The results from the ETTM simulation are quite reasonable and promising. However, some deficiencies of this model still exist, and more research will be conducted to improve its performance. The final goal is to implement this 1D model in a mesoscale model's cumulus parameterization scheme.

Full access
Shu-hua Chen and Wen-yih Sun

Abstract

A fully compressible, three-dimensional, nonhydrostatic model is developed using a semi-implicit scheme to avoid an extremely small time step. As a result of applying the implicit scheme to high-frequency waves, an elliptic partial differential equation (EPDE) has been introduced. A multigrid solver is applied to solve the EPDEs, which include cross-derivative terms due to terrain-following coordinate transformation.

Several experiments have been performed to evaluate the model as well as the performance of the scheme with respect to tolerance number, relaxation choice, sweeps of prerelaxation and postrelaxation, and a flexible hybrid coordinate (FHC).

An FHC with two functions (base and deviation functions) is introduced. The basic function provides constant vertical grid spacing required in the multigrid solver, while the deviation function helps to adjust the vertical resolution.

Full access
Shu-Hua Chen and Yuh-Lang Lin

Abstract

In this study, idealized simulations are performed for a conditionally unstable flow over a two-dimensional mountain ridge in order to investigate the propagation and types of cloud precipitation systems controlled by the unsaturated moist Froude number (Fw) and the convective available potential energy (CAPE). A two-dimensional moist flow regime diagram, based on Fw and CAPE, is proposed for a conditionally unstable flow passing over a two-dimensional mesoscale mountain ridge. The characteristics of these flow regimes are 1) regime I: flow with an upstream-propagating convective system and an early, slowly moving convective system over the mountain; 2) regime II: flow with a long-lasting orographic convective system over the mountain peak, upslope, or lee slope; 3) regime III: flow with an orographic convective or mixed convective and stratiform precipitation system over the mountain and a downstream-propagating convective system; and 4) regime IV: flow with an orographic stratiform precipitation system over the mountain and possibly a downstream-propagating cloud system. Note that the fourth regime was not included in the flow regimes proposed by Chu and Lin and Chen and Lin. The propagation of the convective systems is explained by the orographic blocking and density current forcing associated with the cold-air outflow produced by evaporative cooling acting against the basic flow, which then determines the propagation and cloud types of the simulated precipitation systems.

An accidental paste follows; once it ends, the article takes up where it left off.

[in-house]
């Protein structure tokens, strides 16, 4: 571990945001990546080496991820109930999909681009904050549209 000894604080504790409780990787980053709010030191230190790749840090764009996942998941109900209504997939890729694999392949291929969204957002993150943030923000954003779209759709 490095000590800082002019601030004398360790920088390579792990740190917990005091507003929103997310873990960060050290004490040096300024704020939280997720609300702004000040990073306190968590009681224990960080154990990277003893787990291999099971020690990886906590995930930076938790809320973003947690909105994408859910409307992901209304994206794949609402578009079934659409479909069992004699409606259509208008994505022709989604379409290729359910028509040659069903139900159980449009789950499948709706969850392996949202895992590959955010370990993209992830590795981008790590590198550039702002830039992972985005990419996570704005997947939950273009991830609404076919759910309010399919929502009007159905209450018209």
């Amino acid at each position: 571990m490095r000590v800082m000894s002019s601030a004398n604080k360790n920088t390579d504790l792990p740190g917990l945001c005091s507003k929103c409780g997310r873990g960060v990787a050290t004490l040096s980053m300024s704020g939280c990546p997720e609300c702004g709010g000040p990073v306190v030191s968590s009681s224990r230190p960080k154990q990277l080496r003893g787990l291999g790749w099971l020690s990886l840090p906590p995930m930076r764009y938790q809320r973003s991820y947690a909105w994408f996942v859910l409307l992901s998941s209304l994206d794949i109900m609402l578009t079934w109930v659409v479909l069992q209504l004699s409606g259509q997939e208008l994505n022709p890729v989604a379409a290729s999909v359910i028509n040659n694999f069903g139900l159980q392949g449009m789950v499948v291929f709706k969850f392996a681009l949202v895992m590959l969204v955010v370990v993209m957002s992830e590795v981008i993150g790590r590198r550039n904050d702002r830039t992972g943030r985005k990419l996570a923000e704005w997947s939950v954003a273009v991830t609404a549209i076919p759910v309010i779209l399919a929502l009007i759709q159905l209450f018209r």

Full access
Shu-Chih Yang, Shu-Hua Chen, Shu-Ya Chen, Ching-Yuang Huang, and Ching-Sen Chen

Abstract

Global positioning system (GPS) radio occultation (RO) data have been broadly used in global and regional numerical weather predictions. Assimilation with the bending angle often performs better than refractivity, which is inverted from the bending angle under spherical assumption and is sometimes associated with negative biases at the lower troposphere; however, the bending angle operator also requires a higher model top as used in global models. This study furnishes the feasibility of bending-angle assimilation in the prediction of heavy precipitation systems with a regional model. The local RO operators for simulating bending angle and refractivity are implemented in the Weather Research and Forecasting (WRF)–local ensemble transform Kalman filter (LETKF) framework. The impacts of assimilating RO data from the Constellation Observing System for Meteorology Ionosphere and Climate (COSMIC) using both operators are evaluated on the prediction of a heavy precipitation episode during Southwest Monsoon Experiment intensive observing period 8 (SoWMEX-IOP8) in 2008. Results show that both the refractivity and bending angle provide a favorable condition for generating this heavy rainfall event. In comparison with the refractivity data, the advantage of assimilating the bending angle is identified in the midtroposphere for deepening of the moist layer that leads to a rainfall forecast closer to the observations.

Full access
Song-You Hong, Jimy Dudhia, and Shu-Hua Chen

Abstract

A revised approach to cloud microphysical processes in a commonly used bulk microphysics parameterization and the importance of correctly representing properties of cloud ice are discussed. Several modifications are introduced to more realistically simulate some of the ice microphysical processes. In addition to the assumption that ice nuclei number concentration is a function of temperature, a new and separate assumption is developed in which ice crystal number concentration is a function of ice amount. Related changes in ice microphysics are introduced, and the impact of sedimentation of ice crystals is also investigated.

In an idealized thunderstorm simulation, the distribution of simulated clouds and precipitation is sensitive to the assumptions in microphysical processes, whereas the impact of the sedimentation of cloud ice is small. Overall, the modifications introduced to microphysical processes play a role in significantly reducing cloud ice and increasing snow at colder temperatures and slightly increasing cloud ice and decreasing snow at warmer temperatures. A mesoscale simulation experiment for a heavy rainfall case indicates that impact due to the inclusion of sedimentation of cloud ice is not negligible but is still smaller than that due to the microphysics changes. Together with the sedimentation of ice, the new microphysics reveals a significant improvement in high-cloud amount, surface precipitation, and large-scale mean temperature through a better representation of the ice cloud–radiation feedback.